Red wine kills cancer cells

Seitz only sees a scientifically proven advantage of a glass of alcohol per day for people who are older than 65 and have already suffered a heart attack or who are at risk from cardiology with high blood pressure and high blood lipid levels.

It is also increasingly evident that even moderate consumption of alcohol can damage one's health. Small amounts attack the mucous membrane cells in the oral cavity, esophagus and stomach. The acids found in alcoholic beverages, such as malic or succinic acid, cause stomach and duodenal ulcers. The gastroenterologist Manfred Singer from the University of Heidelberg therefore advises always drinking alcohol with food, because it buffers the acids.

Even with small amounts, the risk of developing tumors in the oral cavity, throat or esophagus increases - albeit only slightly. This was shown by an evaluation of 19 studies published in 2011. According to the European EPIC study on cancer and nutrition, alcohol also increases susceptibility to colon and liver cancer. In women, the daily drink also increases the likelihood of breast cancer by seven to eight percent. Here, too, it makes no difference whether barley or grape juice is preferred, even if this is claimed on the website of the German Wine Academy.

Prevention specialist David Nelson of the National Cancer Institute in Bethesda calculates that 30 percent of all cancers that occur as a result of alcohol in the USA are preceded by a daily consumption of less than 20 grams. One possible explanation for this: Because the liver prefers to break down alcohol, it no longer detoxifies carcinogens. Nelson concludes from his data that reducing alcohol consumption is a previously underestimated strategy in cancer prophylaxis. The daily glass is particularly dangerous when it is smoked - the increase in risk for the individual tumor types is then greater than the pure addition of the individual risks.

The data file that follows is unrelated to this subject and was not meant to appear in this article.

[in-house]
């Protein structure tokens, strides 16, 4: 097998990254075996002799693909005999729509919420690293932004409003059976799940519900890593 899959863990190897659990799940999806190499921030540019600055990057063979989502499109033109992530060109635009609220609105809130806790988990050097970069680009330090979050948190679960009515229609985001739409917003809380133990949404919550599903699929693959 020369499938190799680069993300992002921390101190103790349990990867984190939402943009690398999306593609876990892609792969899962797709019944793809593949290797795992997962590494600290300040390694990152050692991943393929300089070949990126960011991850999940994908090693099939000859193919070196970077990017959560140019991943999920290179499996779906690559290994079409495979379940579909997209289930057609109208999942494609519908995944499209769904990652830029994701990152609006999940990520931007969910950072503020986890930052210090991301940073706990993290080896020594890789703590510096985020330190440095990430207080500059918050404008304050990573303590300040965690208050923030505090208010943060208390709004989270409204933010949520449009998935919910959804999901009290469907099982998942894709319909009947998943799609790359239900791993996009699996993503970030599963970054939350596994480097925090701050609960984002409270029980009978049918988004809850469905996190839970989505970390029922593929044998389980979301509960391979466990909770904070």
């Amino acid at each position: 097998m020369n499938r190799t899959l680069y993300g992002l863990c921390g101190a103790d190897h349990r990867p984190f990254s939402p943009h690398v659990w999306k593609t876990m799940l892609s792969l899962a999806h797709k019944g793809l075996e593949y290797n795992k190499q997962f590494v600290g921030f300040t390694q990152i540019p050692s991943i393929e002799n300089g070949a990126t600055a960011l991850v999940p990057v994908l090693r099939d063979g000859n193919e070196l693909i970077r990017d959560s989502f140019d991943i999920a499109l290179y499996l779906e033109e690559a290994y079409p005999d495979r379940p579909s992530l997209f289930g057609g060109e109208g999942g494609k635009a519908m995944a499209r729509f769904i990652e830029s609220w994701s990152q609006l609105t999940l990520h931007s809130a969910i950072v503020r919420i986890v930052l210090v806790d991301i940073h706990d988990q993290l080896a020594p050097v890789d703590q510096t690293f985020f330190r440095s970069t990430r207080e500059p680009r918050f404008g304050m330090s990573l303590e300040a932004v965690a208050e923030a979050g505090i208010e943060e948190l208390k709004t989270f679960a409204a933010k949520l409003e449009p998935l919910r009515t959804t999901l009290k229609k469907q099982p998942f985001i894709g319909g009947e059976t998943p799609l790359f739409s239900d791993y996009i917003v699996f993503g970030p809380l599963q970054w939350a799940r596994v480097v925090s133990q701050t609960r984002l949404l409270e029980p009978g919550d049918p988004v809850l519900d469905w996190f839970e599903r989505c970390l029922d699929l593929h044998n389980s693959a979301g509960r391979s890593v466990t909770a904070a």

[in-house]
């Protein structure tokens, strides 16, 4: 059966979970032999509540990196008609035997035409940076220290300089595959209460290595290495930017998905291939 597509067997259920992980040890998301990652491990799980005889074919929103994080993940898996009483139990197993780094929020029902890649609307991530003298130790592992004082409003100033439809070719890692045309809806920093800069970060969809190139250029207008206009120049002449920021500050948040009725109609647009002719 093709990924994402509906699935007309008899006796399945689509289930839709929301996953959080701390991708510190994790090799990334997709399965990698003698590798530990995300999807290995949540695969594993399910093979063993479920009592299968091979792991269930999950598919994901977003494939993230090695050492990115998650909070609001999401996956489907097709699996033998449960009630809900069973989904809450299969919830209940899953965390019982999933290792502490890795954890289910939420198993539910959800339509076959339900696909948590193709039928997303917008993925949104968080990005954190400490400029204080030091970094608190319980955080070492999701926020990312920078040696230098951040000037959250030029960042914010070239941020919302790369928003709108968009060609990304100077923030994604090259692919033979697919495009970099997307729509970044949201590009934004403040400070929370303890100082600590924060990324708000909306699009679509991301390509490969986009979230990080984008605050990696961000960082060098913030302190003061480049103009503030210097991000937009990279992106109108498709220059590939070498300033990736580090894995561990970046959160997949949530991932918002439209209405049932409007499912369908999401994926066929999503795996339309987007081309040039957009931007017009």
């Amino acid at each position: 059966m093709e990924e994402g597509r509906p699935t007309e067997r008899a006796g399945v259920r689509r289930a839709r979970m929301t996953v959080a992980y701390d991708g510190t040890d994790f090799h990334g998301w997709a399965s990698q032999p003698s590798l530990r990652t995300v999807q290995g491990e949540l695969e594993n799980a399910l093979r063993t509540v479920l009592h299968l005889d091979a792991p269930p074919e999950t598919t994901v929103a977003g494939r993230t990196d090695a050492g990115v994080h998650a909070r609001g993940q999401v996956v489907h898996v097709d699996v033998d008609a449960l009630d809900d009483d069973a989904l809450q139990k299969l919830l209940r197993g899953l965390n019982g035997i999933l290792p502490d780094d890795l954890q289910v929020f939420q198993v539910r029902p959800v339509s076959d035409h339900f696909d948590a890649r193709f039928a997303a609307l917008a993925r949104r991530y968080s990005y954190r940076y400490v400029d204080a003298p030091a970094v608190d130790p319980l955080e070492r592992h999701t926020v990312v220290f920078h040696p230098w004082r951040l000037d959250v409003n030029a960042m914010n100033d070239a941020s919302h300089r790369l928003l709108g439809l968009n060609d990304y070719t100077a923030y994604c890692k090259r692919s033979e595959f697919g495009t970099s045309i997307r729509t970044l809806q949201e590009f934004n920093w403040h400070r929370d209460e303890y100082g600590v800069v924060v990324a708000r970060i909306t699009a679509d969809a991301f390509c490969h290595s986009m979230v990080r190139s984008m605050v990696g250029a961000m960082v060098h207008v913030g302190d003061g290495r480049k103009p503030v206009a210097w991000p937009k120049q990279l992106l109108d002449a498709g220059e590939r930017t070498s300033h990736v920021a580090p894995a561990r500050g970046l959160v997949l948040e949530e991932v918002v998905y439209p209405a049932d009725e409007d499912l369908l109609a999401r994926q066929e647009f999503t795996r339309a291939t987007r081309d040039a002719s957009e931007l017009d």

The authors of the EPIC study therefore conclude: "Even if moderate drinking reduces the risk of heart disease, the net effect is still negative." The courts also see no reason for health advertising on the labels of wine or beer. Only recently, the European Court of Justice banned winegrowers from the Palatinate region from calling their wine "wholesome". After all, such "health-related statements" are not permitted from an alcohol content of 1.2 percent by volume.

Two years ago there was a similar decision by the Berlin Regional Court regarding beer. Nevertheless, the Heidelberg researcher Seitz says: "Healthy people do not have to completely ban alcohol from their lives." However, they should have two alcohol-free days a week to counteract addiction. "Alcohol is not a drug, but a stimulant that can be consumed toxic in high doses.